Misquoting Jesus is my most widely read book. And I continue to be a bit amazed and dismayed at how widely it is misunderstood. The book was meant to deal with one very specific issue connected with the New Testament, and people who have read it – let alone the people who have not – often assume it’s about some *other* issue, or rather, some other very broad issue, normally something that it is decidedly not about.
One of the problems is that people who are specialists in a field make very fine distinctions that seem absolutely OBVIOUS to them, when the distinctions are very fuzzy indeed to anyone who is an outsider. It’s true of every field of expertise. When a scholar of medieval English literature whom I know very well is at a cocktail party with non-academics, she will frequently talk to people who, to keep the conversation going, ask about anything from the life of Charlemagne to, say, Beowulf, on the assumption that those are what her research is about. Uh, no. When last week I made the mistake of asking a friend of mine who is a condensed matter physicist a question about the Big Bang, she was slightly offended (I suspected) and politely told me that it would be like someone asking *me* about a particular aspect of Shinto in Japan. OK, fair enough.
So, with respect to Misquoting Jesus, let me say this, just to make sure we are on the same page: it is *not* about how the New Testament is full of contradictions, or about the Gospel writers living so many years after Jesus and basing their accounts on oral traditions that were often unreliable hearsay, or about how there are other Gospels that didn’t make it into the New Testament, or about how doctrines Christians believe today cannot be found in the Bible.
These are all highly important issues. And other books I’ve written do deal with them. But each of these books (say, Jesus: Apocalyptic Prophet of the New Millennium; or Jesus Interrupted; or How Jesus Became God; or Forged) also deal with specific issues, not the same issue. Otherwise I’d just be writing the same book over and over again. Some people seem to think I do, but, well, no. These books are about different things.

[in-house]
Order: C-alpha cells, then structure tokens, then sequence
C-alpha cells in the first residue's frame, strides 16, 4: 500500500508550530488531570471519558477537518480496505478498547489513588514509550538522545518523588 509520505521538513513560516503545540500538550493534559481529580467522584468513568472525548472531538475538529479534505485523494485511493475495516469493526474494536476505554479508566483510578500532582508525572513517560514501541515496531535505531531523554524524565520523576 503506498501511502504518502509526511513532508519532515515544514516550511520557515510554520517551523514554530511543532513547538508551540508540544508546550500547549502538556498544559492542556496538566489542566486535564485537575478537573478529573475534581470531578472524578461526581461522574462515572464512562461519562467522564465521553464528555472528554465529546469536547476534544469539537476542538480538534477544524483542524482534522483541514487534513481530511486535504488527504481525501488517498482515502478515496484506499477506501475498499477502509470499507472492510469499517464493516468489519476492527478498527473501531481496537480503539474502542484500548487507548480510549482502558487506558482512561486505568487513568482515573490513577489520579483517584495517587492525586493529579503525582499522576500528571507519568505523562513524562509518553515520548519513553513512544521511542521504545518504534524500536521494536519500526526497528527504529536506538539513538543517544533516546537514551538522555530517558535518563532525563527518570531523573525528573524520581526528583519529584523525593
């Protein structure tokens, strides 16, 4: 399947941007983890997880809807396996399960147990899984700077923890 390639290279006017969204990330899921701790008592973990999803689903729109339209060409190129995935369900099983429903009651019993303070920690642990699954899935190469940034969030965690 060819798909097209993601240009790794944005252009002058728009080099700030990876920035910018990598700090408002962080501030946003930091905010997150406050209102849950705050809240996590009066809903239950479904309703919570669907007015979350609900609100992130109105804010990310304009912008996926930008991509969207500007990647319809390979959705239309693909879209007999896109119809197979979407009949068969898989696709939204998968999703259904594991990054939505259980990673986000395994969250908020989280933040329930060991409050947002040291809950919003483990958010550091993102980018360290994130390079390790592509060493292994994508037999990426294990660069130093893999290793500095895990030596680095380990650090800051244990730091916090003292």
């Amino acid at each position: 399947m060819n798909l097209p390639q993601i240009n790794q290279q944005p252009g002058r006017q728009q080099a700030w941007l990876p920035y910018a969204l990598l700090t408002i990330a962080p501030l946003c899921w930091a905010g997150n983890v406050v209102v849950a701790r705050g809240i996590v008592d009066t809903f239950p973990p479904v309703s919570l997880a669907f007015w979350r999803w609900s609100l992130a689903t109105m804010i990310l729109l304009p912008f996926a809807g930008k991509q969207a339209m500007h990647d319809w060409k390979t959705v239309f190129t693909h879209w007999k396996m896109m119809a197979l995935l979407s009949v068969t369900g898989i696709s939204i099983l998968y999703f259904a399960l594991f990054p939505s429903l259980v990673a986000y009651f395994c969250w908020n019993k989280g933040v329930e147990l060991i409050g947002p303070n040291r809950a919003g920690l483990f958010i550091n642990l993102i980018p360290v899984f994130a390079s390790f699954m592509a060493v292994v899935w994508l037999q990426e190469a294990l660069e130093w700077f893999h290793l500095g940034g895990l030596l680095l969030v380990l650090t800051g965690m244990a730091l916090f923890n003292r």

OK, then. So what *is* Misquoting Jesus about? It is about…
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It is about how Christian scribes of the second to fourth Christian centuries copied the texts of New Testament, sometimes changing them (by accident or on purpose) so that they ended up saying something other than what they originally said. As a result, there are passages that we read today that are not worded exactly as the authors wrote them.
Those points are COMPLETELY non-controversial among scholars (even though the book stirred up a hornet’s nest among conservative scholars, about which I’ll say something more below). They are simply factually true. What makes them *interesting* is that almost no one outside the realm of scholars seemed to have been aware of them. And for a lot of people that ended up mattering. How can we say that the Bible contains the very words of God if there are places where we don’t know what those words *are*? Let me stress: that question is not an answer. It is a question. And it’s one that people have to figure out for themselves. But to do so, they need to know the facts.
Facts do matter, even though a frightening number of people seem to disagree. In these days, I think most people are realizing that, well, sometimes maybe it is important for people to get facts right. If we get facts about viruses wrong, we are sunk. But even when facts are not matters of life and death, they matter. In the world of religion, they matter for what we believe, how we make sense of life, how we come to grips with death, how we conduct ourselves, how we want others to conduct themselves, and what kinds of social and political policies we support, endorse, and implement, affecting both our national lives and our international involvements, everything from reproductive rights, racial and sexual discrimination, climate change, immigration policy, international relations, etc. etc. etc